Mr Clement John, executive secretary in the WCC International Relations team, explained WCCís endorsement of this campaign as part of the organisationís longstanding support and work with these ecumenical partners in efforts towards reconciliation and peaceful reunification of the Korean peninsula. John noted that the roots of division of the peninsula came out of cold war politics. "As we enter the next millennium," he said, "it remains a festering wound in the hearts of the Korean people despite the dismantling of the cold war apparatus."
The World Council of Churches (WCC) is supporting a "human chain in cyber space" internet campaign which promotes peace and reunification of the Korean peninsula. The campaign, being launched 1 December 1999 and running until 31 January 2000, is an initiative of the South Korean churches and civil organisations, including the Christian Broadcasting System.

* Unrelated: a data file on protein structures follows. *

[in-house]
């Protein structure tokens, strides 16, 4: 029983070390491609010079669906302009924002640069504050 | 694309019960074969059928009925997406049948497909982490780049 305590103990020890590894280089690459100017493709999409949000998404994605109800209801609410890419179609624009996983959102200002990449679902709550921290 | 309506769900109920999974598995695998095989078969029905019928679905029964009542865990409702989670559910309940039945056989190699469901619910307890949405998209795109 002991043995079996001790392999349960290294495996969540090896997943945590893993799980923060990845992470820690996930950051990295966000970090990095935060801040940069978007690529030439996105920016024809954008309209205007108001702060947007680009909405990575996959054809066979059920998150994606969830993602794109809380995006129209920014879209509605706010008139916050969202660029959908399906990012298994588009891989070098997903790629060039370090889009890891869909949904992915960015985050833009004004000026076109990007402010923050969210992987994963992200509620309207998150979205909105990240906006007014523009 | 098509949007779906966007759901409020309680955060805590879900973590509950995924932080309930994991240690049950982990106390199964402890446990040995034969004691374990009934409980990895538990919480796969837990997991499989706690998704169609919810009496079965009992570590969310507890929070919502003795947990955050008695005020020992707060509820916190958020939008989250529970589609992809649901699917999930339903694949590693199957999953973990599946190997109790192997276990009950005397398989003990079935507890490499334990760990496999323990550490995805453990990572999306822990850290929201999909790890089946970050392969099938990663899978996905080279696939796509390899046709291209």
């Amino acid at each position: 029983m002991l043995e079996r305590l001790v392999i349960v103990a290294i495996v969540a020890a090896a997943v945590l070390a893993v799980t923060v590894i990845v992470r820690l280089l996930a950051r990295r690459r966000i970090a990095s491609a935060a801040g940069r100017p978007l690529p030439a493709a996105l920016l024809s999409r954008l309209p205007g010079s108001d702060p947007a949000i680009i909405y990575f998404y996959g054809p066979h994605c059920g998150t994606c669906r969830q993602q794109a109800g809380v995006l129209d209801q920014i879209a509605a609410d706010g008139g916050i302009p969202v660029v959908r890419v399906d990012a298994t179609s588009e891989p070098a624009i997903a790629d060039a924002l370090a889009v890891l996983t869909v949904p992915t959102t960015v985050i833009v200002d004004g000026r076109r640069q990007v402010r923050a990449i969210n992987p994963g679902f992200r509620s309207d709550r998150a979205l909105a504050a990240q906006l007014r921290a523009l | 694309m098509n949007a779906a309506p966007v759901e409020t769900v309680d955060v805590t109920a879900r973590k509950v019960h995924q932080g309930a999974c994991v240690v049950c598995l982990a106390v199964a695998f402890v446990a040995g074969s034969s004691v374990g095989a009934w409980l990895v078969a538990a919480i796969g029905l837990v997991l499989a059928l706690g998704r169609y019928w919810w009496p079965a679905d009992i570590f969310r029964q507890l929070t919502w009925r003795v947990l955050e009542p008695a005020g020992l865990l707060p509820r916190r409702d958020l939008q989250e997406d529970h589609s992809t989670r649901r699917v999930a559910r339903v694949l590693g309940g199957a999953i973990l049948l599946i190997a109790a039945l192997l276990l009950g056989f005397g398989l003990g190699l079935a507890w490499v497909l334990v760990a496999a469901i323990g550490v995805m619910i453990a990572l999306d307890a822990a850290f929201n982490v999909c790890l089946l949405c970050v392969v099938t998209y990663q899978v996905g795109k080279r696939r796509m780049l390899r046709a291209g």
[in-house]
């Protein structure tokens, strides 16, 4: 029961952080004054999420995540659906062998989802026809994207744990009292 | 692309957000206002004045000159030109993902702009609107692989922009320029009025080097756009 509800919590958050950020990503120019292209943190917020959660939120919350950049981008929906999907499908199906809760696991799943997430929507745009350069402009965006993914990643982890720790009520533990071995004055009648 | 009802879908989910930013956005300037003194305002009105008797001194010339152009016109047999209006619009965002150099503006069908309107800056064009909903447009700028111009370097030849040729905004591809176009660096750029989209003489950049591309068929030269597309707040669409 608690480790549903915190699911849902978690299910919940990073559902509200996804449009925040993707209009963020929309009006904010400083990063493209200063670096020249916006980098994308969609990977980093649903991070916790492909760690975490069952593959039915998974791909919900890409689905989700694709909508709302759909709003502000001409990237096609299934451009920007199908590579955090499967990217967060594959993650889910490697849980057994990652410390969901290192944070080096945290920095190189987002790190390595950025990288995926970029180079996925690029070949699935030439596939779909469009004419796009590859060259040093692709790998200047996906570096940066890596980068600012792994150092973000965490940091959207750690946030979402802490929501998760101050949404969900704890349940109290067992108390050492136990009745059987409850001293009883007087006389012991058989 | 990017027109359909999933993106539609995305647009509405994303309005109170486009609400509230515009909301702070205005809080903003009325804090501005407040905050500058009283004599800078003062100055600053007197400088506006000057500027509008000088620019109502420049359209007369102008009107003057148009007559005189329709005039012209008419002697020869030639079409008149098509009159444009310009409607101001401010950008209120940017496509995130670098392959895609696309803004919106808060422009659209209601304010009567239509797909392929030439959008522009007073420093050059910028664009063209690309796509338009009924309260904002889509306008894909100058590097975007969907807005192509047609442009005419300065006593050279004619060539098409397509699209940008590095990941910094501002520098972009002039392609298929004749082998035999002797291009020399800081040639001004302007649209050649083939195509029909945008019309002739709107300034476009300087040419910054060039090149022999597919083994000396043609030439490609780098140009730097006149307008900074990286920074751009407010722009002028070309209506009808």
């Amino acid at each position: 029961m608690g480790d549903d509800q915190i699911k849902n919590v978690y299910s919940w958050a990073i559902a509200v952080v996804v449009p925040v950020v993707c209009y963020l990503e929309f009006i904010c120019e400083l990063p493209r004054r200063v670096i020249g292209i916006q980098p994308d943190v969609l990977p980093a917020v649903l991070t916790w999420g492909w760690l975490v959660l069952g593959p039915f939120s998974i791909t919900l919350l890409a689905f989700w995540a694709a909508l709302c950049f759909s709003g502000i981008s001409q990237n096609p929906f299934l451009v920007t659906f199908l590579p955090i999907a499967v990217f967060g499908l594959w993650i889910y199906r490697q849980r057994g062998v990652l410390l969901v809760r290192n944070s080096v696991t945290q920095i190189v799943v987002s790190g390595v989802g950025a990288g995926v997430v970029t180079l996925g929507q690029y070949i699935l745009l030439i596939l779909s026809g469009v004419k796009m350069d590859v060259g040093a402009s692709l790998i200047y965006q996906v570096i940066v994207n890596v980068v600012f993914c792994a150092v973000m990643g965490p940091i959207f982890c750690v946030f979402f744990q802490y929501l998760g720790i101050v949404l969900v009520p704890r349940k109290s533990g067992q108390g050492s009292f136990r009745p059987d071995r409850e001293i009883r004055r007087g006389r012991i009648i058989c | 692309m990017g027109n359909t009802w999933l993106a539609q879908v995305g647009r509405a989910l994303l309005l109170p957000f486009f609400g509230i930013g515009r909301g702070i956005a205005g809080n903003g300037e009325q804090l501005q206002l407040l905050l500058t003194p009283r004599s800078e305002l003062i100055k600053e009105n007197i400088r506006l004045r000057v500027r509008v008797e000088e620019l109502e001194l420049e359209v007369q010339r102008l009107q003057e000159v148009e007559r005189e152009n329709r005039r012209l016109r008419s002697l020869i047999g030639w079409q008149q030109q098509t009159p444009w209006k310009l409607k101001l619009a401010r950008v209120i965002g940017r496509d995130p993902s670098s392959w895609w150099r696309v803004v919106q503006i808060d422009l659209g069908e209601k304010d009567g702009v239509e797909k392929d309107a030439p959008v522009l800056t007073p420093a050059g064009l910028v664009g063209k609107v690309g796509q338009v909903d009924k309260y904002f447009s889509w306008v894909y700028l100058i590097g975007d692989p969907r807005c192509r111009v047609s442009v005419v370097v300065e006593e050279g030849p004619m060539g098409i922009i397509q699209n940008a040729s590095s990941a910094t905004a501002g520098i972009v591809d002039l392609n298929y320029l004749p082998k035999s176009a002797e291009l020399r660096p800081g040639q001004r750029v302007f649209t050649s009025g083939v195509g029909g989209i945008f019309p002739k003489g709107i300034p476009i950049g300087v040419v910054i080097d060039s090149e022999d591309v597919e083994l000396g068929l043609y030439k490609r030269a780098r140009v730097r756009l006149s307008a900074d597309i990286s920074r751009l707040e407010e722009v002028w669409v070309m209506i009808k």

Their aim is to make the international community aware of the divisions still facing the Korean Peninsula, and generate a global movement for peace. People all over the world are invited to enter their message for peace on the campaignís website, and symbolically join a "human cyber chain". Organisers hope that ten million people will join this new style of symbolic action for the reunification of Korea.
John calls on member churches and ecumenical partners to join the "human chain in cyberspace" as "an expression of solidarity with the people and churches of Korea in their efforts to promote peace and reunification of the Korean peninsula".
The World Council of Churches is a fellowship of
churches, now 337, in more than 100 countries in all continents from
virtually all Christian traditions. The Roman Catholic Church is not a
member church but works cooperatively with the WCC. The highest governing
body is the assembly, which meets approximately every seven years. The WCC
was formally inaugurated in 1948 in Amsterdam, Netherlands. Its staff is
headed by general secretary Konrad Raiser from the Evangelical Church in